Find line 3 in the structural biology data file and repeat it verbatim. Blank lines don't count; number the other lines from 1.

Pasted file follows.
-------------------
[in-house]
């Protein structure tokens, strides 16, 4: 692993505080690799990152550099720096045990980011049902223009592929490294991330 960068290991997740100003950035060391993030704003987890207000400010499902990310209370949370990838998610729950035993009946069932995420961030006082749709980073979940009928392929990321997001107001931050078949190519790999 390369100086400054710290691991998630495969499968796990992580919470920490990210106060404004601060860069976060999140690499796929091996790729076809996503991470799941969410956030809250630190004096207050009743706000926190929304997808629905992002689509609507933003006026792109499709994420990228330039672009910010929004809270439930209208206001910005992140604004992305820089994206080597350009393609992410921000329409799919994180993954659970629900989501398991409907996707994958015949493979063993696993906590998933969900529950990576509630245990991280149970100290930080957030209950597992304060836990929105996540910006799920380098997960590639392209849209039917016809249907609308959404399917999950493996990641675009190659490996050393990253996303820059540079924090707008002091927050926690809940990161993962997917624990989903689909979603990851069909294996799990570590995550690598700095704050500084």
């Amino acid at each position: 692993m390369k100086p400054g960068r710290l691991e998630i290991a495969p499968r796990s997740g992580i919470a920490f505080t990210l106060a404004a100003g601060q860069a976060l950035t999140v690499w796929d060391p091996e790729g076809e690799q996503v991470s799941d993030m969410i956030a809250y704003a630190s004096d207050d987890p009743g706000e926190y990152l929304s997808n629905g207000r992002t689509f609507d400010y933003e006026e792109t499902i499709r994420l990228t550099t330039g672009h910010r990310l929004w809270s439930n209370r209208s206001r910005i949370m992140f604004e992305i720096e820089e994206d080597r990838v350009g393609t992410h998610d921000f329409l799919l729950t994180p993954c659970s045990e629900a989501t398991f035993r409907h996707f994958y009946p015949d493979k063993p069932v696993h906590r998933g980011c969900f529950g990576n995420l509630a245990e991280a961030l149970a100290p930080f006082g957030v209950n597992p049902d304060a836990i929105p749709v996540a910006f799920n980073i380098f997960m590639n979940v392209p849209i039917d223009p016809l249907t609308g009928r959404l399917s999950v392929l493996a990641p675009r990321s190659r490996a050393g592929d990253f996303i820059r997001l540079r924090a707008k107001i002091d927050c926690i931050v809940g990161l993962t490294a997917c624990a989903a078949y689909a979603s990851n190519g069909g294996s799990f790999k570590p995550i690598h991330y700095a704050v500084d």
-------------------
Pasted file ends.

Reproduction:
């Amino acid at each position: 692993m390369k100086p400054g960068r710290l691991e998630i290991a495969p499968r796990s997740g992580i919470a920490f505080t990210l106060a404004a100003g601060q860069a976060l950035t999140v690499w796929d060391p091996e790729g076809e690799q996503v991470s799941d993030m969410i956030a809250y704003a630190s004096d207050d987890p009743g706000e926190y990152l929304s997808n629905g207000r992002t689509f609507d400010y933003e006026e792109t499902i499709r994420l990228t550099t330039g672009h910010r990310l929004w809270s439930n209370r209208s206001r910005i949370m992140f604004e992305i720096e820089e994206d080597r990838v350009g393609t992410h998610d921000f329409l799919l729950t994180p993954c659970s045990e629900a989501t398991f035993r409907h996707f994958y009946p015949d493979k063993p069932v696993h906590r998933g980011c969900f529950g990576n995420l509630a245990e991280a961030l149970a100290p930080f006082g957030v209950n597992p049902d304060a836990i929105p749709v996540a910006f799920n980073i380098f997960m590639n979940v392209p849209i039917d223009p016809l249907t609308g009928r959404l399917s999950v392929l493996a990641p675009r990321s190659r490996a050393g592929d990253f996303i820059r997001l540079r924090a707008k107001i002091d927050c926690i931050v809940g990161l993962t490294a997917c624990a989903a078949y689909a979603s990851n190519g069909g294996s799990f790999k570590p995550i690598h991330y700095a704050v500084d």